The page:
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LibraryThing ReviewUser Review - LibraryThing
This book is mainly about a village in Peru that lies between the jungle and the desert. A brothel that is built on the outskirts of village is at the heart of the story, and the effect it has on the lives of the village residents and the surrounding area are the threads of the story. I've never before read Llosa. It was an unusual reading experience for me, and at times I found it hard to follow. Even now that I've had plenty of time to reflect, I don't know if I loved it or hated it, or if it was brilliant or if it was mediocre. I would definitely read Llosa again, just because I'd like to figure him out. He's somewhat of an enigma to me ... and I like that.
LibraryThing ReviewUser Review - LibraryThing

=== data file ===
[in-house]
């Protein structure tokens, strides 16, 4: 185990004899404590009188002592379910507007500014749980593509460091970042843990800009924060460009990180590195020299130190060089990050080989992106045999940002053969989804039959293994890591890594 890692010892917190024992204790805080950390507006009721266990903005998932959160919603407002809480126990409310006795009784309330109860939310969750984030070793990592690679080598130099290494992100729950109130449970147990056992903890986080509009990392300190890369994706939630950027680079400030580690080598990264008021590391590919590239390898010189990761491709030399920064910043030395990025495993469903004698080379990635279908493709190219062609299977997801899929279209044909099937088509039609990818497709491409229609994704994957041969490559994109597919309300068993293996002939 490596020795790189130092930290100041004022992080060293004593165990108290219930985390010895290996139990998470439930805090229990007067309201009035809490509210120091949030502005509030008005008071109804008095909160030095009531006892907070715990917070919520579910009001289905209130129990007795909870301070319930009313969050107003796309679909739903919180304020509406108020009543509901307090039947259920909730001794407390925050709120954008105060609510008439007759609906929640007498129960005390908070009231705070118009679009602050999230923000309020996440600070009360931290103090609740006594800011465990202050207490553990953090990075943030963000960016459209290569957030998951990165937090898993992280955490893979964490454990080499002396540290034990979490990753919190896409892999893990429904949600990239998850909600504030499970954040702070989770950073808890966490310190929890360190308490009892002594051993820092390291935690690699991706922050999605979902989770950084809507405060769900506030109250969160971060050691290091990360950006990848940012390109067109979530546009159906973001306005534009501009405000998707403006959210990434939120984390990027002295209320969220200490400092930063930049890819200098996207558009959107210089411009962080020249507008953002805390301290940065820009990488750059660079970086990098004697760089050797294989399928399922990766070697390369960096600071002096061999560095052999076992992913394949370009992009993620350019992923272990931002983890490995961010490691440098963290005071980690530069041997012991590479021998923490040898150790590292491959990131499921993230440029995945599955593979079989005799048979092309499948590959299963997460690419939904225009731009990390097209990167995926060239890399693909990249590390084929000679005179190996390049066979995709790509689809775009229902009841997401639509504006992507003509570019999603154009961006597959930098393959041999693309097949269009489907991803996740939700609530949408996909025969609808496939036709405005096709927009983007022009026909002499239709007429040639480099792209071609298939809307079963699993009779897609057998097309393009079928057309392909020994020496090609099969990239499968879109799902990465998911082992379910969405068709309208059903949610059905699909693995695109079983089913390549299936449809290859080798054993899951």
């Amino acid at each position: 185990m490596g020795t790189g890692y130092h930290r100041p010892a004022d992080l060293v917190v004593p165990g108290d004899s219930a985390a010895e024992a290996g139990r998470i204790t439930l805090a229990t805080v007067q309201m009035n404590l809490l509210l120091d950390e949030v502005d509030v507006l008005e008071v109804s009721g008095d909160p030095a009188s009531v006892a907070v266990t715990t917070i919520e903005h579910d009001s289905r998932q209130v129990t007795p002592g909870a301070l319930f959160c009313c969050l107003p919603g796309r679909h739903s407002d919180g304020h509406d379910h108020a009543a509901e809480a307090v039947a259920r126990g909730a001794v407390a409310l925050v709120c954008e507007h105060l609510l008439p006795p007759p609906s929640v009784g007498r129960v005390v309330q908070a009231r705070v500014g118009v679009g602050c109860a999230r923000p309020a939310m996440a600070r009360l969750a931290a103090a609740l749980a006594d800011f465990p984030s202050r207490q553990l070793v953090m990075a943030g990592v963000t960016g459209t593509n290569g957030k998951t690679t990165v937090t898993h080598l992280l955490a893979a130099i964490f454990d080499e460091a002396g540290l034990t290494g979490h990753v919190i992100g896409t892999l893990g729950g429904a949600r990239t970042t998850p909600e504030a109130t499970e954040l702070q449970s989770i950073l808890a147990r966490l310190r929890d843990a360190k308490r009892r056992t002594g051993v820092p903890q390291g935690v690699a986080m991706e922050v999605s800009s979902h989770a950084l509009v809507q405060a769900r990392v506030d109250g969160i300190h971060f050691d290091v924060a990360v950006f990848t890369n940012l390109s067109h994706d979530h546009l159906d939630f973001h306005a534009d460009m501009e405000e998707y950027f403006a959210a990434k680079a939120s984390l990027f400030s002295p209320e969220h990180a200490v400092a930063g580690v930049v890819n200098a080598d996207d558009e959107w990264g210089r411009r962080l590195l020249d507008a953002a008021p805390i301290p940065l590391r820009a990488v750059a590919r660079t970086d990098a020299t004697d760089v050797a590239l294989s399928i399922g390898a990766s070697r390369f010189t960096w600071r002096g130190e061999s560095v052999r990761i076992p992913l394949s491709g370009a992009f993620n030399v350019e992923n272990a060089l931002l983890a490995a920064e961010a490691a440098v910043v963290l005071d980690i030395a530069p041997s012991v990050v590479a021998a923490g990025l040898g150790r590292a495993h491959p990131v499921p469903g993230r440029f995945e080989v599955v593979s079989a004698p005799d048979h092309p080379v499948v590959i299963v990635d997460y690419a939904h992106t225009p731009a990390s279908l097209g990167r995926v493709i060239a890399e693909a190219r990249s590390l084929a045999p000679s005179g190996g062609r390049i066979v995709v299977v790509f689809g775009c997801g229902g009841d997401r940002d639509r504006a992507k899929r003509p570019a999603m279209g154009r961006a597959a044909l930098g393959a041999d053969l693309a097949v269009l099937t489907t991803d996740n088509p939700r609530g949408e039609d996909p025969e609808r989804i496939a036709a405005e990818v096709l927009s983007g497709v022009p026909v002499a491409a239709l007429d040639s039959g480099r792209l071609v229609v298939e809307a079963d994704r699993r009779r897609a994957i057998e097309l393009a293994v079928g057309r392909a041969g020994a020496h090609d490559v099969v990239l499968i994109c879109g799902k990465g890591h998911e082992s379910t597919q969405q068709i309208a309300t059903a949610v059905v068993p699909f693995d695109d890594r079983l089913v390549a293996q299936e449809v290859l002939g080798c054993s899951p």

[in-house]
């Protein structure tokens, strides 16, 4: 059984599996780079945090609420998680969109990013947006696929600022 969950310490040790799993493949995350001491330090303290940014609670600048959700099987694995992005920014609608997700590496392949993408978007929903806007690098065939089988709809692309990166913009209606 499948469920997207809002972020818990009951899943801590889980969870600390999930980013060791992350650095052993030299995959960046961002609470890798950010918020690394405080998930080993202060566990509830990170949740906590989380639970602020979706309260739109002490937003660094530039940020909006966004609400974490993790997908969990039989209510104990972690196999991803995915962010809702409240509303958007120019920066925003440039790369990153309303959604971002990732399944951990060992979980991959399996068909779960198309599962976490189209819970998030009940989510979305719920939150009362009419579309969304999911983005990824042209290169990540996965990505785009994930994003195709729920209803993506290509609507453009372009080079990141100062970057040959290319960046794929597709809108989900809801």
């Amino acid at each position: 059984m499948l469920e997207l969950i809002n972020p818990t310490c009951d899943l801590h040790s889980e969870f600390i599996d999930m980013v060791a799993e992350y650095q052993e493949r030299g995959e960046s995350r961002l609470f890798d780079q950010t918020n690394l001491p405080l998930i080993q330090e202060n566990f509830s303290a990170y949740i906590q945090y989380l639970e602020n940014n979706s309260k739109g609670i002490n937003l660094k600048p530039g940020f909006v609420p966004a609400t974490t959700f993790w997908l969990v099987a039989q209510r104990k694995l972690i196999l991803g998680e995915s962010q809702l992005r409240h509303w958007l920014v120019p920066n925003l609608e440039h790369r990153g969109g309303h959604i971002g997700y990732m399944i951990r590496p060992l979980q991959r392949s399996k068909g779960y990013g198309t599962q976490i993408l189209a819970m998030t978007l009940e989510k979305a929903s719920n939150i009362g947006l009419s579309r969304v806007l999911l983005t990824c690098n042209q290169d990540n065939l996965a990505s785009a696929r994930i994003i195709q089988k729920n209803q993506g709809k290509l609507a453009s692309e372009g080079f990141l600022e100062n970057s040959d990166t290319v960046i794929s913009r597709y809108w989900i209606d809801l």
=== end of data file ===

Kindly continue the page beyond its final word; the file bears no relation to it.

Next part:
The prolific Peruvian novelist Mario Vargas Llosa is according to many, THE Voice of Latin American literature. He is well known for his political activism and has a long tenure as a high profile spokesman for Spanish language letters. In 1994 he was the recipient of the prestigious Miguel De Cervantes Prize. His oeuvre spans journalism, fiction, criticism and drama. Having only read his War at the End of the World oh so many years ago, I picked his second novel 1965’s, The Green House to review. Some critics hold this up as his most important work. Being a glutton for punishment, I opted for it since its also thought of as his most difficult novel. Viscera. There is no single protagonist per se, rather there are intertwined narratives focusing around six major characters who are all inhabitants of the Piura region of northwest Peru. Their story is gradually re-constructed in Llosa’s narrative kaleidoscope which I will visit in Bones. The novel’s plot, which as readers of Traces know by now usually is not summarized, is complicated. Suffice to say its synopsis would be a feat in itself…But since it IS a challenge, here is a rough sketch anyway: In the rural village of Santa María de Nieva, lives Bonifacia, a young Aruguna Indian who is a nun-in-waiting. She lets two Aruguna Indian girls out of the convent’s enclosed yard to escape, as they were forcibly taken from their jungle huts by soldiers in an attempt to ‘civilize’ them. After she is expelled from the convent one narrative follows her trajectory from Nun to prostitute (as ‘Wildflower’) and her relationships that will affect the five other main characters. Meanwhile another storyline follows the life of Don Anselmo, a stranger who appears one day and endears himself to the townspeople, later he becomes the proprietor of The Green House, a brothel he has built at the edge of town. After a debacle and tragedy (no plot spoiled here) he undergoes a transformation of sorts and becomes a quasi-orphic figure known as ‘the harp player’. Simultaneously related is the story of the fugitive Japanese Trader Fushía and his part in the development of the region against the backdrop of the story of the Lituma, a soldier and local home town favorite who becomes a ‘cop’ and is sent by the corrupt Governor to put a stop to the exploitation by the Rubber traders (who compete with the equally corrupt Governor) of the indigenous Indian tribes. Then we have the side story of Lalita, wife of first Fushía, then Adrían Nieves, who uses the men as they use her. Lastly is the story of the river ‘pilot’ Adrían Nieves, whose actions interrelate with all the above mentioned as he is relied on as a navigator who plies his boat on the jungle rivers, facilitating at different points, both the illegal traders and the soldiers who will later hunt him. Bones. The overall structure is a montage that Llosa’s favorite American author Faulkner would have envied. The narrative jumps back and forth chronologically from a myriad of perspectives, and each section’s context only gradually makes sense as the collage is pieced together. Of the two main frames, one is an ongoing reconstruction of the past part the illustrious fugitive Trader Fushía played in his trade with the different jungle tribes, as he later relates to his only trusted fellow trader Don Aquilino , as he gradually fills in gaps in time where Aquilino was not present. Framed within their narrative, Llosa uses a “picture in picture” technique to flashback to dialogue sections in present tense to the actual scenes he is relating, ’camera shots’ of exchanges of conversation. As if dramatizing, or ‘showing’ while simultaneously telling Fushía’s perspective of the same fictive events to Aquilino. The jumps are frequent and at first hard to follow, but later the repetitions of this device their context becomes apparent and resonate off each other. The second main frame narrative threads interleave the stream of consciousness sections focalized from many different characters, even peripheral...